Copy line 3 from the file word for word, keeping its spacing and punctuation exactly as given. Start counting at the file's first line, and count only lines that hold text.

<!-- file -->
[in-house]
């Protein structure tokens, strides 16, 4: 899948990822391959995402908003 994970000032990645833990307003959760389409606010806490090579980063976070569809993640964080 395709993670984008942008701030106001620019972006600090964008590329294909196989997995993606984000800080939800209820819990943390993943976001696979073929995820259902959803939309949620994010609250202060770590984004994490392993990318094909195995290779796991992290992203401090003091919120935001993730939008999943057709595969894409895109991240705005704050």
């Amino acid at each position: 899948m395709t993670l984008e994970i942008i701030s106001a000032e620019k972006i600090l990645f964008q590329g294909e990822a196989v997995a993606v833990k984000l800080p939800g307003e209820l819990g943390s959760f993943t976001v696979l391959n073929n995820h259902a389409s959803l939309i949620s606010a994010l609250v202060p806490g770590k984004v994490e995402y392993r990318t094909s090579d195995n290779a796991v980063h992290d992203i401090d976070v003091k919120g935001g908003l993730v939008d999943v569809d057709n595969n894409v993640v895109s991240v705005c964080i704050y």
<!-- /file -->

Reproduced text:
């Amino acid at each position: 899948m395709t993670l984008e994970i942008i701030s106001a000032e620019k972006i600090l990645f964008q590329g294909e990822a196989v997995a993606v833990k984000l800080p939800g307003e209820l819990g943390s959760f993943t976001v696979l391959n073929n995820h259902a389409s959803l939309i949620s606010a994010l609250v202060p806490g770590k984004v994490e995402y392993r990318t094909s090579d195995n290779a796991v980063h992290d992203i401090d976070v003091k919120g935001g908003l993730v939008d999943v569809d057709n595969n894409v993640v895109s991240v705005c964080i704050y």